*Republished from the January / February 2018 issue of The Kayseean
By Fausto Crapiz
2018 has rolled in and so have New Year’s resolutions for many students. Many are planning to lose weight, see the glass half full, overcome their crippling and self-destructive social anxieties, volunteer more, read thoughtful literature etc….
But at what point do we risk changing who we really are as individuals? I’m not saying that we shouldn’t lose a few extra pounds or read some classic American literature, but rather that we examine our key interests and values.
As students at a small, Christian university, it’s all too easy to be consumed by the clique that we fall into. We become like those who we interact with daily and, in turn, lose a bit of ourselves. Because we’re human pack animals, there’s nothing wrong with a certain amount of conformity, but blind compliance can go too far.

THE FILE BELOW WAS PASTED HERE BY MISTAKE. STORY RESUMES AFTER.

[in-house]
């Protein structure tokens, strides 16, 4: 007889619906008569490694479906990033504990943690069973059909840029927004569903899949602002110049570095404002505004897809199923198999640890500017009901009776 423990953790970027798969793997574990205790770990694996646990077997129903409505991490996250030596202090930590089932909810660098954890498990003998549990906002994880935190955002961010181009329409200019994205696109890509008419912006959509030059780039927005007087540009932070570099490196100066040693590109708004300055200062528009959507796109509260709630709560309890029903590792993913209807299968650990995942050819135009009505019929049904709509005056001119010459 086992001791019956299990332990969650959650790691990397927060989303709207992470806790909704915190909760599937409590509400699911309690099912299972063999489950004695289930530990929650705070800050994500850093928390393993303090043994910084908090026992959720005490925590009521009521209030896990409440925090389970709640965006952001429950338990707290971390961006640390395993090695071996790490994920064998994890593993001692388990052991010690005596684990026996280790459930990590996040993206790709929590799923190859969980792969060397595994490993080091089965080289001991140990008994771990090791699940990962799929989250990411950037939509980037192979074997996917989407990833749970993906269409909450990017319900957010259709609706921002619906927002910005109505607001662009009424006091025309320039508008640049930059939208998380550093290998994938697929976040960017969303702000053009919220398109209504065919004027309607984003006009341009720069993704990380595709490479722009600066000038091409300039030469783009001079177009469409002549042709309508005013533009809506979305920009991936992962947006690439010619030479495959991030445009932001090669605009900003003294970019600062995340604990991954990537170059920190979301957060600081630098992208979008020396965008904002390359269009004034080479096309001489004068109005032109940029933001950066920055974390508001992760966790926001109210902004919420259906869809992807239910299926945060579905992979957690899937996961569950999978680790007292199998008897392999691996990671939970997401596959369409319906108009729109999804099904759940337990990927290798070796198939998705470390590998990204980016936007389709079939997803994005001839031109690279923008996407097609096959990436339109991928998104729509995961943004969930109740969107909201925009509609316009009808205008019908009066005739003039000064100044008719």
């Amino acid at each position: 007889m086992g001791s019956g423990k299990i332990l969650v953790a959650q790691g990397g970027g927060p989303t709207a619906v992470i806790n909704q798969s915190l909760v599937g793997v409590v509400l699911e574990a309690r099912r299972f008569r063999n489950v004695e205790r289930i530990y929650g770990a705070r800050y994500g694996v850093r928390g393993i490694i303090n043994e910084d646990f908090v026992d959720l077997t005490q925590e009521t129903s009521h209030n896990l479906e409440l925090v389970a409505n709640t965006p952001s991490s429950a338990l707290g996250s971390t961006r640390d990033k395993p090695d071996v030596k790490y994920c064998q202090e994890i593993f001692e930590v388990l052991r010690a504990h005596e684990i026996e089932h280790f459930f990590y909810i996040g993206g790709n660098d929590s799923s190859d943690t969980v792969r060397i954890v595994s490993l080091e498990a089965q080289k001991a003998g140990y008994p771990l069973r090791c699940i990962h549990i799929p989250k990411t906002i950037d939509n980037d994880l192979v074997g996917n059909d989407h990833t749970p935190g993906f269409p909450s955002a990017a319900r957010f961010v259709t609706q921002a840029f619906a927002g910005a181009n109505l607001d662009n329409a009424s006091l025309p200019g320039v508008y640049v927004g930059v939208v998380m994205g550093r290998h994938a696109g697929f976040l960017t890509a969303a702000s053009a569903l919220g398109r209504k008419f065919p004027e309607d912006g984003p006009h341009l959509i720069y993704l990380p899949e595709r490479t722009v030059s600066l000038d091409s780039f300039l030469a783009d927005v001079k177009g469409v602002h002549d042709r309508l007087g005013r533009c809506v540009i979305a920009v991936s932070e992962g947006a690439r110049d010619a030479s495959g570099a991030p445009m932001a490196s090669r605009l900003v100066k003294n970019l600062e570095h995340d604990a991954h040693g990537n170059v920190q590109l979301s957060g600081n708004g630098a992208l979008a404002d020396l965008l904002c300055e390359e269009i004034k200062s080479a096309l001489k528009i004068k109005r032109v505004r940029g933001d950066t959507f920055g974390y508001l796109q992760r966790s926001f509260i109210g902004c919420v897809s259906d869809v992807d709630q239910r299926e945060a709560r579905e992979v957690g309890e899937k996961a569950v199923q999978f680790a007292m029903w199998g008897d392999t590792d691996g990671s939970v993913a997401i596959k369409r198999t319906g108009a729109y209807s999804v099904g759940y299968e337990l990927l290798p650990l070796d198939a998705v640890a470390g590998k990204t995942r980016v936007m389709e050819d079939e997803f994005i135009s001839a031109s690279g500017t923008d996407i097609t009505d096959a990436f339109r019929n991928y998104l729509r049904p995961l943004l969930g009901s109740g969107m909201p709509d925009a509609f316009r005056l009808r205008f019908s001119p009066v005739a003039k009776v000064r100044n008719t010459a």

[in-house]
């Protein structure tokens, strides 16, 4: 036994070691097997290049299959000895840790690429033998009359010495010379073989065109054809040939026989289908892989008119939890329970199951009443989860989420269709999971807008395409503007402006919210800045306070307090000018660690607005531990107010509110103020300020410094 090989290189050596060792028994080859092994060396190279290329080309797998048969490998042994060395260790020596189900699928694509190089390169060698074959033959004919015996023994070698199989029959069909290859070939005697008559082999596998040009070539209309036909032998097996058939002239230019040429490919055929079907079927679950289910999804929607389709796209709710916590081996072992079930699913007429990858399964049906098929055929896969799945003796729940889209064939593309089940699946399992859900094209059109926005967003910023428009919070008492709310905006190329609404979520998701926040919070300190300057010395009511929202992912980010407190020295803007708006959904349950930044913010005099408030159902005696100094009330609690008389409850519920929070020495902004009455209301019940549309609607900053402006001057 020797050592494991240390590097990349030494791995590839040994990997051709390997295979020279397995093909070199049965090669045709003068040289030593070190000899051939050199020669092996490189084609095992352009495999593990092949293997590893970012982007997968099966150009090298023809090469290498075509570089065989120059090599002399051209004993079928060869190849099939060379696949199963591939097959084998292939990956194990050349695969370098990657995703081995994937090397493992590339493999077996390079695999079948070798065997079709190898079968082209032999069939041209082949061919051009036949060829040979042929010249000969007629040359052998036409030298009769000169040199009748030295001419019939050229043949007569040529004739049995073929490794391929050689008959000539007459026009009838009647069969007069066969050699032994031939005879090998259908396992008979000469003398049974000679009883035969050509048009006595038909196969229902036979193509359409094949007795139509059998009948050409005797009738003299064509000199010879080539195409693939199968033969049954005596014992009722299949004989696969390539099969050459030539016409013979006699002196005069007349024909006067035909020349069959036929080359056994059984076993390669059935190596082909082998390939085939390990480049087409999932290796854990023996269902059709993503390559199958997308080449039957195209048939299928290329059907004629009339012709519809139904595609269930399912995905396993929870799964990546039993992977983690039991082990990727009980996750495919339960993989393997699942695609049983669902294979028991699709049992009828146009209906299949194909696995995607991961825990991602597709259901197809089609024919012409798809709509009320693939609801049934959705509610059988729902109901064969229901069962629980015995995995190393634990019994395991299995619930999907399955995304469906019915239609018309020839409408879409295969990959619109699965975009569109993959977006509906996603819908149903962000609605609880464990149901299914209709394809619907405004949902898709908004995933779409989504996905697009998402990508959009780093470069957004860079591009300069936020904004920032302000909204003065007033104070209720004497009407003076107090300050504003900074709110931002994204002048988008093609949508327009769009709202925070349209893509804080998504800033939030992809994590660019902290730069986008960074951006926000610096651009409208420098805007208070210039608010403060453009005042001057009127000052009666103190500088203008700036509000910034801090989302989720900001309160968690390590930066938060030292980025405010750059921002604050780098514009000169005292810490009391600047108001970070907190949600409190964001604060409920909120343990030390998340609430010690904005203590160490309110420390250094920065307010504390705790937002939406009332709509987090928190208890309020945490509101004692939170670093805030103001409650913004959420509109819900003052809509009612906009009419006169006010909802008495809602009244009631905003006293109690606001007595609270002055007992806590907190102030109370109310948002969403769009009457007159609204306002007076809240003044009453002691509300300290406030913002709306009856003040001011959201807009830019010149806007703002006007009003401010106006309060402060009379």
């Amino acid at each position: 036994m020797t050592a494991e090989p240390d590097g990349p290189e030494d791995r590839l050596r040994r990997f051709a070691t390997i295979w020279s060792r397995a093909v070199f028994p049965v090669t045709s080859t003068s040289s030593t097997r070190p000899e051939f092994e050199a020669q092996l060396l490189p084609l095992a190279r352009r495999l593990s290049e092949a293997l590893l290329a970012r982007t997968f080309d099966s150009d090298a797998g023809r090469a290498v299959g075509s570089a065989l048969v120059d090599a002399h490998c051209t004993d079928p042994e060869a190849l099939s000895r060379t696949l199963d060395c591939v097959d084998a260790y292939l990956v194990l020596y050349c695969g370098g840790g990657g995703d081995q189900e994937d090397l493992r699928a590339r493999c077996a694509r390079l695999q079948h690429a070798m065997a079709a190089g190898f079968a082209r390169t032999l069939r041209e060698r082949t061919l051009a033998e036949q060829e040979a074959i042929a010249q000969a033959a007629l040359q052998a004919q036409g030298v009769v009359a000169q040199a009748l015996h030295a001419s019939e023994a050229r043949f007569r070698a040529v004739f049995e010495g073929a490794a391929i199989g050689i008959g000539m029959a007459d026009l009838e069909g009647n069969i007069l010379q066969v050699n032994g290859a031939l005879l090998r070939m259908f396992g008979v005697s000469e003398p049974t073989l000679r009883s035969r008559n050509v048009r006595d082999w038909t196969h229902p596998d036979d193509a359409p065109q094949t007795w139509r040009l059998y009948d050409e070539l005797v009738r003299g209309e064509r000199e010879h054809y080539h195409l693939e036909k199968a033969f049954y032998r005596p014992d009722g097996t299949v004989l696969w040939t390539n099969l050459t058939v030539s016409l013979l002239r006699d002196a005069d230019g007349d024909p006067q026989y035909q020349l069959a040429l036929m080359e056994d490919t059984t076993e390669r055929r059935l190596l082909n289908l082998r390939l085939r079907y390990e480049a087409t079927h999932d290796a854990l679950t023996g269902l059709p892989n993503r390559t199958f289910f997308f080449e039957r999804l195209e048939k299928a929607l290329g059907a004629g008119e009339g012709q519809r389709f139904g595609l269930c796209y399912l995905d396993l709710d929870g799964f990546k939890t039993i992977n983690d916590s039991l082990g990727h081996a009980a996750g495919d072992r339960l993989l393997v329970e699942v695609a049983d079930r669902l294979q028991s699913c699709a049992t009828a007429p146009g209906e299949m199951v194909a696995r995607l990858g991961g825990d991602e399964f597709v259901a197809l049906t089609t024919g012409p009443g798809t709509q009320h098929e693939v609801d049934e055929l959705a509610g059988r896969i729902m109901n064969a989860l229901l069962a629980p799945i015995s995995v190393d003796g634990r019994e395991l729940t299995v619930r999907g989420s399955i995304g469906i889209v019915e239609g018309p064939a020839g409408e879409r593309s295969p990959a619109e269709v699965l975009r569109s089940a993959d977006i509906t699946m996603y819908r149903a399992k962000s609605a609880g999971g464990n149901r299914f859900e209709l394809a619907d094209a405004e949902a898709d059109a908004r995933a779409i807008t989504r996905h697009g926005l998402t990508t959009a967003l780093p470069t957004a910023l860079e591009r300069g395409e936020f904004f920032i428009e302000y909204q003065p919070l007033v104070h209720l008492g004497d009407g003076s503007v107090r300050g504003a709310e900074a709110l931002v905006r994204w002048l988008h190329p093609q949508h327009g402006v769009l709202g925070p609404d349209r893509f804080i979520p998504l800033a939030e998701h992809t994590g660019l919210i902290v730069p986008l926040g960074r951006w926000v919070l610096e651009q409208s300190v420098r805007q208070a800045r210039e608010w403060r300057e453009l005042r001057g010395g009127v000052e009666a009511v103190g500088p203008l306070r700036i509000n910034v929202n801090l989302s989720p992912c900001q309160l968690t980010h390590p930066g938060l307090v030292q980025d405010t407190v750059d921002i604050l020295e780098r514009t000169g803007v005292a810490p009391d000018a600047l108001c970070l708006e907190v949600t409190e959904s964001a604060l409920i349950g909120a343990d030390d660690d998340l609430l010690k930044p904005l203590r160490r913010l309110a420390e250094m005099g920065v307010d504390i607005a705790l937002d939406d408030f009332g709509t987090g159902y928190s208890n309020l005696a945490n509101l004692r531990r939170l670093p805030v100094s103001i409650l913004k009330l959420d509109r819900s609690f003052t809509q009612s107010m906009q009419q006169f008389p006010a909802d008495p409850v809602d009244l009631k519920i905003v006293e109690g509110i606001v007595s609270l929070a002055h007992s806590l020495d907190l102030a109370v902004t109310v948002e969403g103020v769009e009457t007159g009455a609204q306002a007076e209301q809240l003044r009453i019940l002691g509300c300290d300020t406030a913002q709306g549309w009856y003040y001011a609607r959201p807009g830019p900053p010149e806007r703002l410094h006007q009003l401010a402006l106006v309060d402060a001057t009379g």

Previously, I entered East Tennessee State University as a freshman in the Honors College. In addition to being part of this group of highly educated individuals, I picked up speed in my career as an athlete. As a cyclist, my training load was fairly heavy-averaging 15-20 hours on the bike a week. However, I worried about being branded as a ”jock” and thus hid my training from my academically gifted peers.
I tried to become the “academic” that I never had been and, all the while, I thought it was the best for my social health. Now, two years later, my hindsight is 20/20. As a member of the cycling team at King, I have explored my true goals.
I’ve come to realize that I can’t change who I am whether or not the change seems to be an improvement. Sometimes it’s almost necessary to settle for who we are rather than struggle for our idealized selves.